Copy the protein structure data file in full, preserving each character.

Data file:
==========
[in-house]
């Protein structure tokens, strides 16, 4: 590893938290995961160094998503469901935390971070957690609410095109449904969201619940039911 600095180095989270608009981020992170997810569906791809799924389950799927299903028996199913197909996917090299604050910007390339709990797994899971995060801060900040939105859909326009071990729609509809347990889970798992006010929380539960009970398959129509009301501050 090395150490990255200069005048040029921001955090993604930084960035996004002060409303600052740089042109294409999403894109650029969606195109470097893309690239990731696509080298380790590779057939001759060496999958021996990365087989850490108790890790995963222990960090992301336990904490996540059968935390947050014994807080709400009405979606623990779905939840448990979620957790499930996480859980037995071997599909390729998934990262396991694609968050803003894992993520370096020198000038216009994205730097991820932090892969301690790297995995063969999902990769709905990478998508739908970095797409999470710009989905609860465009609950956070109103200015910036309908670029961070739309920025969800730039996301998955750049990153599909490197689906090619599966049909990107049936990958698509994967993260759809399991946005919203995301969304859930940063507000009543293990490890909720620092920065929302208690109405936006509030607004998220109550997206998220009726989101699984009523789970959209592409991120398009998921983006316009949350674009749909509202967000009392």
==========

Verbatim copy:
[in-house]
């Protein structure tokens, strides 16, 4: 590893938290995961160094998503469901935390971070957690609410095109449904969201619940039911 600095180095989270608009981020992170997810569906791809799924389950799927299903028996199913197909996917090299604050910007390339709990797994899971995060801060900040939105859909326009071990729609509809347990889970798992006010929380539960009970398959129509009301501050 090395150490990255200069005048040029921001955090993604930084960035996004002060409303600052740089042109294409999403894109650029969606195109470097893309690239990731696509080298380790590779057939001759060496999958021996990365087989850490108790890790995963222990960090992301336990904490996540059968935390947050014994807080709400009405979606623990779905939840448990979620957790499930996480859980037995071997599909390729998934990262396991694609968050803003894992993520370096020198000038216009994205730097991820932090892969301690790297995995063969999902990769709905990478998508739908970095797409999470710009989905609860465009609950956070109103200015910036309908670029961070739309920025969800730039996301998955750049990153599909490197689906090619599966049909990107049936990958698509994967993260759809399991946005919203995301969304859930940063507000009543293990490890909720620092920065929302208690109405936006509030607004998220109550997206998220009726989101699984009523789970959209592409991120398009998921983006316009949350674009749909509202967000009392």